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VINTAGRAPH • WPA • WWII • FIGHT DISEASE WITH CLEANLINESS: 1936

Perry-Payne: 1900

Perry-Payne: 1900

Cleveland circa 1900. "Perry-Payne Building, Superior Avenue." This fine old structure, completed in 1888, survives today as an apartment building; the Brown Jug next door has, alas, evaporated along with its "Fine Old Whiskies." 8x10 inch dry plate glass negative, Detroit Publishing Company. View full size.

 

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Smoke goes up

The stack of the old had to be raised when they built the new building. Along with coal smoke, a health risk, comes coal embers, a fire risk. The builders of the Perry-Payne built the new stack with their building to ensure their own safety and to ensure that their brand-new building wouldn't immediately burn down. They probably also had a 'party-wall' agreement to allow direct connection to support and upderpin the wall of the older, shorter building on the Perry-Payne's new, deep foundation.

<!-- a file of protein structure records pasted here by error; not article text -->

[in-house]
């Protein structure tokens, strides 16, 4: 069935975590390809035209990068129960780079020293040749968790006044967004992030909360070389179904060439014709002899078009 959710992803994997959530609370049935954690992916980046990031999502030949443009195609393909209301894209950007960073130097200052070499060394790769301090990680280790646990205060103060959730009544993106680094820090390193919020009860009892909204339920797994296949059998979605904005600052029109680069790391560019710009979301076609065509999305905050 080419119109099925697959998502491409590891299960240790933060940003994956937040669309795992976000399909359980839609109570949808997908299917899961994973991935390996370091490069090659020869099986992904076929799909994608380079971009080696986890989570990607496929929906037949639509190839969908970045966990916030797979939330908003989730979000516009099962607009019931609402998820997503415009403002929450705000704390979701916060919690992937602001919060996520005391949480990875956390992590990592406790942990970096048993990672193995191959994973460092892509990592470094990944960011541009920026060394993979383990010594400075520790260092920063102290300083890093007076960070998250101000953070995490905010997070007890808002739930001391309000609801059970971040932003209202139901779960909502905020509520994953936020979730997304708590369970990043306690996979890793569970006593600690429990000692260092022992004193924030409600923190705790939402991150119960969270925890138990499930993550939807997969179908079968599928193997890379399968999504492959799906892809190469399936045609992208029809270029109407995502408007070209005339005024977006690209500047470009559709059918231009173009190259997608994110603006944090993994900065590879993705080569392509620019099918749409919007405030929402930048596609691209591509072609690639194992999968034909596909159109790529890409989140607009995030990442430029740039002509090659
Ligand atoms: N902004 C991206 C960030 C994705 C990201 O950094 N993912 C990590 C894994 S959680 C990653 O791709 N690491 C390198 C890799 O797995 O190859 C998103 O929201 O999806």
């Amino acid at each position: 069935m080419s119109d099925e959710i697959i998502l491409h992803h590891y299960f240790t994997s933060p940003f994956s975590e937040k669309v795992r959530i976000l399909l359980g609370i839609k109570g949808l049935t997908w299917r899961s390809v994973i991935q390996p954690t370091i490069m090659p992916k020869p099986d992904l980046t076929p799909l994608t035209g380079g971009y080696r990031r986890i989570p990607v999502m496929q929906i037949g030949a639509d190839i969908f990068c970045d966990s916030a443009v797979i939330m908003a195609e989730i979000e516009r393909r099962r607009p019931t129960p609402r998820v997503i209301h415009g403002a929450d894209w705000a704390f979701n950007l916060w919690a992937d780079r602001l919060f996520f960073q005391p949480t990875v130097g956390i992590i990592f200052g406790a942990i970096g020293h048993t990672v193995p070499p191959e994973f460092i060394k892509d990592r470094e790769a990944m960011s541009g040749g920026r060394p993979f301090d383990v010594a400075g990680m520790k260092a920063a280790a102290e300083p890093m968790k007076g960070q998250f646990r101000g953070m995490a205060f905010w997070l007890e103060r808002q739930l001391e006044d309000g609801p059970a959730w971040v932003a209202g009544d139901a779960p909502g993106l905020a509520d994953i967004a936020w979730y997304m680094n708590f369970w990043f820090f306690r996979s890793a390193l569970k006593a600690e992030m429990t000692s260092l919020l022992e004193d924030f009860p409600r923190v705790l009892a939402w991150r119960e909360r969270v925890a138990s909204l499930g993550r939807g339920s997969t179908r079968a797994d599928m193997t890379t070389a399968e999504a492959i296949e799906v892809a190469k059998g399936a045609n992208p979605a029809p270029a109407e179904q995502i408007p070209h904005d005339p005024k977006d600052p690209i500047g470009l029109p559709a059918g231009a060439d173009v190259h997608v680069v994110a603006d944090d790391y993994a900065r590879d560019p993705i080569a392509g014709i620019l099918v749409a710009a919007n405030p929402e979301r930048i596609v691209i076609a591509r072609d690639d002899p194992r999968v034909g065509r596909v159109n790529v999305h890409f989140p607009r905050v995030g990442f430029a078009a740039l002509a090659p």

Long stack pipe

In the days when buildings were heated by coal it could be a problem if you were a small building right next to a tall one. No doubt the owner of the taller building preferred to not have his building smoke-stained by this shorter neighbor- hence the unusually long smokestack pipe.

Who pays for the chimney?

Interesting that the shorter building has it's chimney outlet higher than the taller building so that the smoke wont blow in through the open windows. That's all well and good if the shorter building arrived second, but what would be required if the taller building arrived second? Would the shorter building be required to extend it's chimneys retrospectively, and who would foot the bill?

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Below is the same view from July of 2016.

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